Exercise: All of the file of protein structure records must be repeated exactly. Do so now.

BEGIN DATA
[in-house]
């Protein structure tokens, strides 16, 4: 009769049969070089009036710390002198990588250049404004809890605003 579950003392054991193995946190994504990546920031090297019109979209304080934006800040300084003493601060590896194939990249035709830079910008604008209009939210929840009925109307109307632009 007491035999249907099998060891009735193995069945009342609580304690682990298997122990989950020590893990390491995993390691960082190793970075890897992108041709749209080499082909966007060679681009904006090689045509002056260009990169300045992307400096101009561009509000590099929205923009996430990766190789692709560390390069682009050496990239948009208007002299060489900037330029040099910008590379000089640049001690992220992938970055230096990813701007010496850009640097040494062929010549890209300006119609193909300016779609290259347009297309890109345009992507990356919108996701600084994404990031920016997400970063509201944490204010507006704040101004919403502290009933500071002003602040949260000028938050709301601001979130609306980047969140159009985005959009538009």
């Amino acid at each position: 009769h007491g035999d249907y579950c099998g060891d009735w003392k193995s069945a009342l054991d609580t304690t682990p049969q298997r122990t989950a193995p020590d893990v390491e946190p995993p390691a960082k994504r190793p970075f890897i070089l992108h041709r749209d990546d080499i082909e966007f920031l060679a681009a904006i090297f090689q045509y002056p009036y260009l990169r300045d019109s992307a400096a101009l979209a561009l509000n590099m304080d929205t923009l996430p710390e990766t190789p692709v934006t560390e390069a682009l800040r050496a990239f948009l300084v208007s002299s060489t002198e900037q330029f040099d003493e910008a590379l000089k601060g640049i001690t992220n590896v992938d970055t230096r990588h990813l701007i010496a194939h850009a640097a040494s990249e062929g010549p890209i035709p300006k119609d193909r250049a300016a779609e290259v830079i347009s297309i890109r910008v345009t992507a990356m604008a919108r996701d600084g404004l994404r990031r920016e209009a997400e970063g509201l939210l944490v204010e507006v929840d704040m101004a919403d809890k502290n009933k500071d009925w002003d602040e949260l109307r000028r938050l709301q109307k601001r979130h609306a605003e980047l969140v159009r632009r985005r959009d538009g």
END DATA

[in-house]
């Protein structure tokens, strides 16, 4: 009769049969070089009036710390002198990588250049404004809890605003 579950003392054991193995946190994504990546920031090297019109979209304080934006800040300084003493601060590896194939990249035709830079910008604008209009939210929840009925109307109307632009 007491035999249907099998060891009735193995069945009342609580304690682990298997122990989950020590893990390491995993390691960082190793970075890897992108041709749209080499082909966007060679681009904006090689045509002056260009990169300045992307400096101009561009509000590099929205923009996430990766190789692709560390390069682009050496990239948009208007002299060489900037330029040099910008590379000089640049001690992220992938970055230096990813701007010496850009640097040494062929010549890209300006119609193909300016779609290259347009297309890109345009992507990356919108996701600084994404990031920016997400970063509201944490204010507006704040101004919403502290009933500071002003602040949260000028938050709301601001979130609306980047969140159009985005959009538009």
């Amino acid at each position: 009769h007491g035999d249907y579950c099998g060891d009735w003392k193995s069945a009342l054991d609580t304690t682990p049969q298997r122990t989950a193995p020590d893990v390491e946190p995993p390691a960082k994504r190793p970075f890897i070089l992108h041709r749209d990546d080499i082909e966007f920031l060679a681009a904006i090297f090689q045509y002056p009036y260009l990169r300045d019109s992307a400096a101009l979209a561009l509000n590099m304080d929205t923009l996430p710390e990766t190789p692709v934006t560390e390069a682009l800040r050496a990239f948009l300084v208007s002299s060489t002198e900037q330029f040099d003493e910008a590379l000089k601060g640049i001690t992220n590896v992938d970055t230096r990588h990813l701007i010496a194939h850009a640097a040494s990249e062929g010549p890209i035709p300006k119609d193909r250049a300016a779609e290259v830079i347009s297309i890109r910008v345009t992507a990356m604008a919108r996701d600084g404004l994404r990031r920016e209009a997400e970063g509201l939210l944490v204010e507006v929840d704040m101004a919403d809890k502290n009933k500071d009925w002003d602040e949260l109307r000028r938050l709301q109307k601001r979130h609306a605003e980047l969140v159009r632009r985005r959009d538009g």